8. AlgaeCal — Plus
AlgaeCal Plus contains calcium from the marine algae l. superpositum, which means it also contains the trace element magnesium from the algae. Boron has been added to the mix, as has vitamins C, and D & K to help absorption.
This formulation uses vegetable cellulose in the capsules, which makes it suitable for vegetarians.
9. Peak Performance — Raw Whole Food Calcium
Peak Performance also uses calcium from marine algae. Four capsules in a serving size will deliver 800 mg of calcium, plus vitamins C, D & K, magnesium and boron.
This formulation includes an organic fruit and vegetable blend, including alfalfa leaf juice and kelp, if you’d like to double up and include a dose of your daily fruit and vegetables as well.
11. Thorne — Advanced Bone Support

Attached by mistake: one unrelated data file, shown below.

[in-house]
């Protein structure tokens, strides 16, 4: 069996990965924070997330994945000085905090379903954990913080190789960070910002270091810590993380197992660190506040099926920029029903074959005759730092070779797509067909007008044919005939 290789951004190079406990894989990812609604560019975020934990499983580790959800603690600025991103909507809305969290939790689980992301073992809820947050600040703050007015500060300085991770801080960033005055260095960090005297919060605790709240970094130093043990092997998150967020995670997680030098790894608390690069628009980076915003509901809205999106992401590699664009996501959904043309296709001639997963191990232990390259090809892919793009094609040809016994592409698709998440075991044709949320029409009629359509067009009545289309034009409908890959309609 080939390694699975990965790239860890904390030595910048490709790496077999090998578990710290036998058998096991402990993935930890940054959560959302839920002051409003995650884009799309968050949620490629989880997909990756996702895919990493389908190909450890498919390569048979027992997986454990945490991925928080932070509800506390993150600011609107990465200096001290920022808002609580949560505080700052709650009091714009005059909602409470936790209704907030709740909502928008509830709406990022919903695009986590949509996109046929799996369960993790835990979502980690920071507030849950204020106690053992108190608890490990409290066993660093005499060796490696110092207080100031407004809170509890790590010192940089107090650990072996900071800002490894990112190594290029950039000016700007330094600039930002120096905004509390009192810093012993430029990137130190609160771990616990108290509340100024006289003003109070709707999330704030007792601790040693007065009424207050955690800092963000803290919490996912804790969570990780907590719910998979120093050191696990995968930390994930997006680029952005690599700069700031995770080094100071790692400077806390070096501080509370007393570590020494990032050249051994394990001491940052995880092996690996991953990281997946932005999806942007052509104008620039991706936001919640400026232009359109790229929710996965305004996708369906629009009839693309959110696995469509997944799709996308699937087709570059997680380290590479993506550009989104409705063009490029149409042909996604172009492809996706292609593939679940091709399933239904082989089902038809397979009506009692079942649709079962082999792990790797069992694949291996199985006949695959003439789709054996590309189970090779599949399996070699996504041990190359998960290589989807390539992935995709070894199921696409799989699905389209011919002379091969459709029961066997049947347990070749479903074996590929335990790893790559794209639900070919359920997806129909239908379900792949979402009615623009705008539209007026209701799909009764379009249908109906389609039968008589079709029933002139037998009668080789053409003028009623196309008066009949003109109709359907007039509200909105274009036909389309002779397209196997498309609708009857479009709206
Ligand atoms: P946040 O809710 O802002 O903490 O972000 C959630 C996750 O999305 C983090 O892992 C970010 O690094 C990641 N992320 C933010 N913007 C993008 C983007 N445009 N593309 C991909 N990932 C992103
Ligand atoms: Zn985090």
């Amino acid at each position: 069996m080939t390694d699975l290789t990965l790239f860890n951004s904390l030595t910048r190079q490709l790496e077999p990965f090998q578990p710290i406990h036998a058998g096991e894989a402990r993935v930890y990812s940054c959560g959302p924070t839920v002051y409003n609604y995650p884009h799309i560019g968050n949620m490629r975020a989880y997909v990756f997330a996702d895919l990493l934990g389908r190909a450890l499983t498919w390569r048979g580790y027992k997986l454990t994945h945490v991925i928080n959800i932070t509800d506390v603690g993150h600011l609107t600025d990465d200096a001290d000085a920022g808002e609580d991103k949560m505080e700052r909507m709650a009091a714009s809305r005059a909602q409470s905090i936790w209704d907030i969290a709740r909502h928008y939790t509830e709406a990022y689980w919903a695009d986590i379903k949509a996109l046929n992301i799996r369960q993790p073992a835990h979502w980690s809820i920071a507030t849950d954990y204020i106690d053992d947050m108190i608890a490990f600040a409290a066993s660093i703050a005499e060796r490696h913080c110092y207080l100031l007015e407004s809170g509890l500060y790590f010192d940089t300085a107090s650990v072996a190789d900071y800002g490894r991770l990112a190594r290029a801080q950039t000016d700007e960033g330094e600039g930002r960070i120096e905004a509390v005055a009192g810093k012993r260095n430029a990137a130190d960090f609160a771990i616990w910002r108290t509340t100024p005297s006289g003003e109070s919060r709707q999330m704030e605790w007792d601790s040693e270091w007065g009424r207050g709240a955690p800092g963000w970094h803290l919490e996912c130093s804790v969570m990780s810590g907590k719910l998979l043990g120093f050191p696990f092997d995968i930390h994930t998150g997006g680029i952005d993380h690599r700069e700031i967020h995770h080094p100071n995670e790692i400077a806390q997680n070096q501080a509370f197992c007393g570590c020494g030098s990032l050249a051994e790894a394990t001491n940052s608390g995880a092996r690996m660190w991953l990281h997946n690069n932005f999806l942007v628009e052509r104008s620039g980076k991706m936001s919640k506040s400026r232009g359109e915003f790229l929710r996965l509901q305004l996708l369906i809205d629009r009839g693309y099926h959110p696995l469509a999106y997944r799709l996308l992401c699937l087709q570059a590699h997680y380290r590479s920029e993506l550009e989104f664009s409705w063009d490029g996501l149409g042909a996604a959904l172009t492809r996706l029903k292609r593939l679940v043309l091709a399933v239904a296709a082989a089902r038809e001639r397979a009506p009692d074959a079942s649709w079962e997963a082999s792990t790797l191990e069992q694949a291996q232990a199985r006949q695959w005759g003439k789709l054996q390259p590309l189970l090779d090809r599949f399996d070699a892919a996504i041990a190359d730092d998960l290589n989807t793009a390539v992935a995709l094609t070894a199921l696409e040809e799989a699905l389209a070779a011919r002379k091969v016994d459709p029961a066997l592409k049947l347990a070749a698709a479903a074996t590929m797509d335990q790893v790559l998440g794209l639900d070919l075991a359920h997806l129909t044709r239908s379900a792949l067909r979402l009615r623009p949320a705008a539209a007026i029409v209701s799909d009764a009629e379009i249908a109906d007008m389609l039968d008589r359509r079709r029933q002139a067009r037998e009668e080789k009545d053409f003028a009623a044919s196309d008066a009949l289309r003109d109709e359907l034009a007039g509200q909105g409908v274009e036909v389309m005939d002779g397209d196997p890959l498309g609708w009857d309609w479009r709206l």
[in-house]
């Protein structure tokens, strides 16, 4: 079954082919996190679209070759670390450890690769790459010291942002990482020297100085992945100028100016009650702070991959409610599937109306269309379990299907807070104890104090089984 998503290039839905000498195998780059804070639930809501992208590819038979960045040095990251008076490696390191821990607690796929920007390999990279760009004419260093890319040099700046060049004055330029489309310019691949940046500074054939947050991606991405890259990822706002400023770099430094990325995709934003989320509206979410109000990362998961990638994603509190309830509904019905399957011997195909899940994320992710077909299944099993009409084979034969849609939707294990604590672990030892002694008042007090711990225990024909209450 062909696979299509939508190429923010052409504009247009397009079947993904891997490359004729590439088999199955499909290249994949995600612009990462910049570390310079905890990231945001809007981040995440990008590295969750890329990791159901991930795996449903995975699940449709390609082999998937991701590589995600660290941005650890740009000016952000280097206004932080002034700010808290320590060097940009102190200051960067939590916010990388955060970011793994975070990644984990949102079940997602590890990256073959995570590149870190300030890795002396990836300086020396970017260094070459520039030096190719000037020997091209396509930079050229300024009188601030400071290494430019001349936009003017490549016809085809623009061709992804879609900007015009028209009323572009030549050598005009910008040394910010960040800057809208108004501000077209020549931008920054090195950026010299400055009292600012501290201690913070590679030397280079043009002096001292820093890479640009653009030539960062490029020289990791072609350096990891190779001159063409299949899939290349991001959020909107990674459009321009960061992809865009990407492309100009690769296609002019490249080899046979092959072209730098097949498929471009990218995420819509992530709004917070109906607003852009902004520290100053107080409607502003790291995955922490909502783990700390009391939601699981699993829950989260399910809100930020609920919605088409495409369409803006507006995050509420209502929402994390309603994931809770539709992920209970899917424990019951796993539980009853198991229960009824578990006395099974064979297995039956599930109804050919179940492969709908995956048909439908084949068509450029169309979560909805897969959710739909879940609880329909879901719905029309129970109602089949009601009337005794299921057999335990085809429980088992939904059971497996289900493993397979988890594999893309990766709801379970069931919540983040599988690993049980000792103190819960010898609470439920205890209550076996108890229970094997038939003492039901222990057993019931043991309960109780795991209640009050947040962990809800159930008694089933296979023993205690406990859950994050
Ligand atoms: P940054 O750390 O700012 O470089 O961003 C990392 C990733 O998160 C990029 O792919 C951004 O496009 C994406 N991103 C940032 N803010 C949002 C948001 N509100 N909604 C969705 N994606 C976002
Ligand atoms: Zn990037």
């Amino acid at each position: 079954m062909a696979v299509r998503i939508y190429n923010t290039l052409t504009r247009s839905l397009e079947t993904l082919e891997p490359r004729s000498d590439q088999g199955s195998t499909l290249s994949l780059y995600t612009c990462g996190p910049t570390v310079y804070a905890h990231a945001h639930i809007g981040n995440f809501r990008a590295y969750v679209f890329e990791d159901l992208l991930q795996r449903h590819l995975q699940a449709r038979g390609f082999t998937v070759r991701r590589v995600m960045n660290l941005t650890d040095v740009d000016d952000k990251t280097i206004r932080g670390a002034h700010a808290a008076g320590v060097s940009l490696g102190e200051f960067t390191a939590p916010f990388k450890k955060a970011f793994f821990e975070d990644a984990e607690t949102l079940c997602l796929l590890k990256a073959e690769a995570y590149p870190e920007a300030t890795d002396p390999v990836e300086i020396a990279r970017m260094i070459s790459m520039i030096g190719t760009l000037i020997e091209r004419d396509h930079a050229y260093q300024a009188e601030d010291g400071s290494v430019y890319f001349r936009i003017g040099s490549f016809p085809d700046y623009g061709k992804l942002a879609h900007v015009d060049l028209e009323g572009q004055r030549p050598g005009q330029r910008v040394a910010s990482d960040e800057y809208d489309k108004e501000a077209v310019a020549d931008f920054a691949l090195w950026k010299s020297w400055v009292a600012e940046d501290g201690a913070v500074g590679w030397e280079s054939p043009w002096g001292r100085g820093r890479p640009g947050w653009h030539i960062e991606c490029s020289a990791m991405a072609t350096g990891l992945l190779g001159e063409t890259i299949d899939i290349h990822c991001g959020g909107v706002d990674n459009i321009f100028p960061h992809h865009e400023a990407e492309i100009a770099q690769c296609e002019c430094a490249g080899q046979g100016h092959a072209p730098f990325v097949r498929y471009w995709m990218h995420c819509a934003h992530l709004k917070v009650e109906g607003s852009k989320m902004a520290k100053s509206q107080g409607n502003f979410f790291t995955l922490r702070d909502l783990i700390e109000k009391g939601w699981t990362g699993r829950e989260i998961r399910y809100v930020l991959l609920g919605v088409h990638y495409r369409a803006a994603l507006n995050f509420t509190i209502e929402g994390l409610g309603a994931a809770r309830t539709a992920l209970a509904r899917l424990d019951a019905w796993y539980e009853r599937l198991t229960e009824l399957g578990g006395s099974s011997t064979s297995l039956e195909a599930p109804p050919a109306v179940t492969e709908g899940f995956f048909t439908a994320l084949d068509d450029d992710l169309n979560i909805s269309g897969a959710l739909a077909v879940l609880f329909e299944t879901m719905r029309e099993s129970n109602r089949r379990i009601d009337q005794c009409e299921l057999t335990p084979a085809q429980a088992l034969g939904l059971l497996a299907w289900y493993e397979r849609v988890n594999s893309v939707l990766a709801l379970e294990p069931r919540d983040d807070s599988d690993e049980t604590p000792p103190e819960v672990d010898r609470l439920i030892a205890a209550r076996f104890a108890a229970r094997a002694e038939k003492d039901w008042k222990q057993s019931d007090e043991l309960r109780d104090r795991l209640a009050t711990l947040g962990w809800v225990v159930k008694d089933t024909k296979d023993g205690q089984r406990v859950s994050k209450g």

Thorne’s Advanced Bone Support uses dicalcium malate, which is calcium bound to malic acid. Thorne believes this formulation helps the calcium to be well absorbed and better tolerated than other forms of calcium.
Two capsules in a serving will deliver 300 mg of calcium, along with vitamins B6, B12, D3, folate, magnesium and boron.
12. Qunol — Calcium + Magnesium + Zinc
Qunol’s Calcium plus Magnesium plus Zinc three-in-one supplement obtains calcium from calcium carbonate in rocks. Calcium carbonate makes up around four per cent of the earth’s crust and is found in chalk, limestone and marble. It comes from the shells of shellfish and coral that have fossilized.
This formulation will deliver 1,000 mg of calcium in three tablets.
13. Nature Made — Calcium Magnesium Zinc